“When you get like that you have no sense of belonging. You don’t know where you belong in society. That’s why I used to move - I’ve travelled the country from the top of the North Island right down to the South because I had no sense of belonging I had nowhere to belong, not even with my own Samoan race, because that was all stripped.
"In my mind, I thought, I’m just a piece of shit, I don’t deserve to be in this world, because this is what gets drummed into you from the boy’s home.”
Mr X was placed in Ōwairaka, Hokio, Kohitere and Invercargill Borstals from 1971. He believes there are many more Pacific Islanders who suffered abuse in children’s homes, and encourages them to step forward.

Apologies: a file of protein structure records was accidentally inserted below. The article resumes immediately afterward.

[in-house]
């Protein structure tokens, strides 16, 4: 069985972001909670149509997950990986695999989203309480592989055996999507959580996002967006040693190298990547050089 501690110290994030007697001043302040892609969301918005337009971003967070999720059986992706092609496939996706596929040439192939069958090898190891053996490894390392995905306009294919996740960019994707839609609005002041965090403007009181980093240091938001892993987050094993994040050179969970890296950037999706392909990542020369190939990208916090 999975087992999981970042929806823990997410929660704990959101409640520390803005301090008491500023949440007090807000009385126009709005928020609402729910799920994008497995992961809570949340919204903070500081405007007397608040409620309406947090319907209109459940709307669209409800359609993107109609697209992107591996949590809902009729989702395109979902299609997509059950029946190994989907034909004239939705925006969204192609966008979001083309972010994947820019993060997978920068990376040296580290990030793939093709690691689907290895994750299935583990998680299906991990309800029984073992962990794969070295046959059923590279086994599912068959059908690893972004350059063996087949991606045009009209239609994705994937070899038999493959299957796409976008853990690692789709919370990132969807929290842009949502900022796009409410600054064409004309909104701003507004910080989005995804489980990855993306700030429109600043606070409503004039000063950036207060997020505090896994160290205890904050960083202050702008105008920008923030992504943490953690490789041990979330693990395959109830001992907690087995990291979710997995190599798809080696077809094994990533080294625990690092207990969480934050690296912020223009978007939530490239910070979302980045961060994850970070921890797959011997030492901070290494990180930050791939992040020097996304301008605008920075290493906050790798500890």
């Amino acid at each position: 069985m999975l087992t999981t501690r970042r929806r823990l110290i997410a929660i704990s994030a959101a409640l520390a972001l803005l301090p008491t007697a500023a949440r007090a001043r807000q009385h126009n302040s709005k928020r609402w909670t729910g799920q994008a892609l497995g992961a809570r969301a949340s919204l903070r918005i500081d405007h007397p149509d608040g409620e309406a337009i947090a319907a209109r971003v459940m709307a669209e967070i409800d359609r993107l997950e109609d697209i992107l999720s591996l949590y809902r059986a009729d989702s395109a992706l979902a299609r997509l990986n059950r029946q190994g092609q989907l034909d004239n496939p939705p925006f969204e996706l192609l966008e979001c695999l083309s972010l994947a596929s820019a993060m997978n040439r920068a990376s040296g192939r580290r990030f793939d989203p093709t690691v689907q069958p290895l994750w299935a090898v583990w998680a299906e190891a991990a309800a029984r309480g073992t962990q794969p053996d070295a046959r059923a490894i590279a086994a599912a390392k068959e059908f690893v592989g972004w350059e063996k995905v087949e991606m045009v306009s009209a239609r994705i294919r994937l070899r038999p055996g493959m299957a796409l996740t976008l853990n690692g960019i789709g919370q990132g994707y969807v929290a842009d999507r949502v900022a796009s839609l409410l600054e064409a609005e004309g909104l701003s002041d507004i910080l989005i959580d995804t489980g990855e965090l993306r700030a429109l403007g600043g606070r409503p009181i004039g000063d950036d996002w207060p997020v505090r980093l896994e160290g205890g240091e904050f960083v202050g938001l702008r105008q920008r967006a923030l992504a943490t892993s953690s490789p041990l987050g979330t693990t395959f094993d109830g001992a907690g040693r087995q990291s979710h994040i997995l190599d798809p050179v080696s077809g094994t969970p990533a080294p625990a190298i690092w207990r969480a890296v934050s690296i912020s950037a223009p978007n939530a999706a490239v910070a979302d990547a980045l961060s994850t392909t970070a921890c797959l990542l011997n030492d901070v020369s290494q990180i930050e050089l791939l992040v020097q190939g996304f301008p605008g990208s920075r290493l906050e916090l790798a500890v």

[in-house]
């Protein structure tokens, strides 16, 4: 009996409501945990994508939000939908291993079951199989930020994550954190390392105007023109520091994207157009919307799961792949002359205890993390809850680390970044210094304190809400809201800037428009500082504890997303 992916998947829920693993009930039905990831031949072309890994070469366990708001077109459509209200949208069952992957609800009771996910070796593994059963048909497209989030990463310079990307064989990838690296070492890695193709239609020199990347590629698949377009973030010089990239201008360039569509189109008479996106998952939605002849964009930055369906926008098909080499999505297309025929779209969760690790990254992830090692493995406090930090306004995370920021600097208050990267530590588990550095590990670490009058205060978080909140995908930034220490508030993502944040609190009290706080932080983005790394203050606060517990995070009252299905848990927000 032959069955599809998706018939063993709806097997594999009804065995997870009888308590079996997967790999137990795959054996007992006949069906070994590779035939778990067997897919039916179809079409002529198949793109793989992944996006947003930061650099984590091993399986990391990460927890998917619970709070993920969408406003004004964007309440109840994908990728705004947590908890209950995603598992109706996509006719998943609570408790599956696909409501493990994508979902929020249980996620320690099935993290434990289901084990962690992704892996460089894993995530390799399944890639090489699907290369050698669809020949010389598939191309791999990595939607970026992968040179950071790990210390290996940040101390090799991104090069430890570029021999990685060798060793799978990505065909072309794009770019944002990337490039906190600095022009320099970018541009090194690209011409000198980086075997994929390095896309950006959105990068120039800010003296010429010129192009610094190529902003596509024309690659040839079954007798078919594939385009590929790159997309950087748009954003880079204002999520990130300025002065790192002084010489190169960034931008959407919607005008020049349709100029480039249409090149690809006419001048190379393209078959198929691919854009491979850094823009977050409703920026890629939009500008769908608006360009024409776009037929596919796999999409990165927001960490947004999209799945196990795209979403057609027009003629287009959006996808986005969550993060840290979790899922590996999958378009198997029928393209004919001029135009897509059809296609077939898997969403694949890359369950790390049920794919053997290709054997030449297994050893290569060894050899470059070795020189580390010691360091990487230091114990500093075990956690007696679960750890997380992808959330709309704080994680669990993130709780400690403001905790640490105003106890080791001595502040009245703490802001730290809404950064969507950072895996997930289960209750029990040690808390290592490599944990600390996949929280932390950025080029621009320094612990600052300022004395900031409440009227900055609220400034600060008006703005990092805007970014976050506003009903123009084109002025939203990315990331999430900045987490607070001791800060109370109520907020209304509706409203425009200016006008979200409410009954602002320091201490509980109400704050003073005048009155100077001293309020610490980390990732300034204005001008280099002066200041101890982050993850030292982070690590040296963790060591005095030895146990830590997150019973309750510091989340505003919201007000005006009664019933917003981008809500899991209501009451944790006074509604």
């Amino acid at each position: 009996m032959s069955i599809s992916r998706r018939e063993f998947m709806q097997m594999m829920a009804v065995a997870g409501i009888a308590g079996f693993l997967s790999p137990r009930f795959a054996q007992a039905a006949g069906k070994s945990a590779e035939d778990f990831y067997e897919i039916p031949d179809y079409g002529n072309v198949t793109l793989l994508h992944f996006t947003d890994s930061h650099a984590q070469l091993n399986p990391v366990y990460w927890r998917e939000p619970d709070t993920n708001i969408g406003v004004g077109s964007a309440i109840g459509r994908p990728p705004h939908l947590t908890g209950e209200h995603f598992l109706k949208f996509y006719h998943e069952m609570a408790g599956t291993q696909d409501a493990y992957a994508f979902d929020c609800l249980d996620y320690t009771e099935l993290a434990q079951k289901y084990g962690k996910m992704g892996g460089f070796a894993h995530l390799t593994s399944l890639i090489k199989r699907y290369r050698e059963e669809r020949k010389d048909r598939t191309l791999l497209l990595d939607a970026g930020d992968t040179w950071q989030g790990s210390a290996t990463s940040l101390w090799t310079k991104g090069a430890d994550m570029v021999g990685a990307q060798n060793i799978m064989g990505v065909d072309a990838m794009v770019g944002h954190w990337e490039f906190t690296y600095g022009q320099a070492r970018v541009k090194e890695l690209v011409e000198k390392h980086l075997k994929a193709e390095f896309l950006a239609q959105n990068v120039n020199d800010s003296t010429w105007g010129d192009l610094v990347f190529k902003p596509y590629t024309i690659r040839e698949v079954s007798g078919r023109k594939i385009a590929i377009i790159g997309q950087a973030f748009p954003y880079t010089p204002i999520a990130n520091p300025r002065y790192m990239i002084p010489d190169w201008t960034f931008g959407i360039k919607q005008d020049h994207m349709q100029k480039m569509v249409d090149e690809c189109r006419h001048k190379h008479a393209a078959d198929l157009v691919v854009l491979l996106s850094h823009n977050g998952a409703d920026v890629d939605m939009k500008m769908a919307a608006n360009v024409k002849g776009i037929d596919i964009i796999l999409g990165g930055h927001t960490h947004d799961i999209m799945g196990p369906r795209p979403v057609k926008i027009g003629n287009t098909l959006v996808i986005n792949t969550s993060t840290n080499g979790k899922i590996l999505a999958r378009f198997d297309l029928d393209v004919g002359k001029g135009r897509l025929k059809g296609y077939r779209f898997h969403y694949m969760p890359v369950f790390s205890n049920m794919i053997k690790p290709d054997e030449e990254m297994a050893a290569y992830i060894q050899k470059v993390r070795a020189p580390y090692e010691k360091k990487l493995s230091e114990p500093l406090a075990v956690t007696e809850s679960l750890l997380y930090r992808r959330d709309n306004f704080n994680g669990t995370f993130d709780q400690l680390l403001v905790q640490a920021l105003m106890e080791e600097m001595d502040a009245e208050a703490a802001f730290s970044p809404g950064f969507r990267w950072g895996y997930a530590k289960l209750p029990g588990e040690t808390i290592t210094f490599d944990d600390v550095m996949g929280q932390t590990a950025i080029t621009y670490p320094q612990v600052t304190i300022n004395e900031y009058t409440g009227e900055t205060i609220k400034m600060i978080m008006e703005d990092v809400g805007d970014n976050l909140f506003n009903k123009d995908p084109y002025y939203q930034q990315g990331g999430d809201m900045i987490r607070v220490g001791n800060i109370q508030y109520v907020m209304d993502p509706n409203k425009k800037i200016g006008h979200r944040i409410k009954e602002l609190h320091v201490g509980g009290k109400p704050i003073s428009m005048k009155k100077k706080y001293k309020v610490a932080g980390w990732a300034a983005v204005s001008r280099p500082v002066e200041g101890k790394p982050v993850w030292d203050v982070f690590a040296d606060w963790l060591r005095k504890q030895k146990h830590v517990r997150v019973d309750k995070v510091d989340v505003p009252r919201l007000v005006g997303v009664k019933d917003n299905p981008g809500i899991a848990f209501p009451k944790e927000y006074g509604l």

“So many Pacific Islanders, we have this idealism of shame and embarrassment, but it’s not our shame and that to hold, it’s theirs for what they’ve done to us.
“Please. Get the courage and find your rock or your support.
"Pick up that phone because there is a lot of good people here that are fighting for us and will look after you and support you.
"Go through ACC, get them to appoint a psychologist because there’s a lot of good people that are fighting for us, that will look after you and support you. We are here, I’m here, a Pacific Island survivor, we’ve got your back.”
Mr X’s family came to his hearing to support and stand with him, and said island families don’t like to talk about sexual abuse, and the shame is misplaced.
“Now they know my story and now they understand me better, and it’s got nothing to do with the family name.”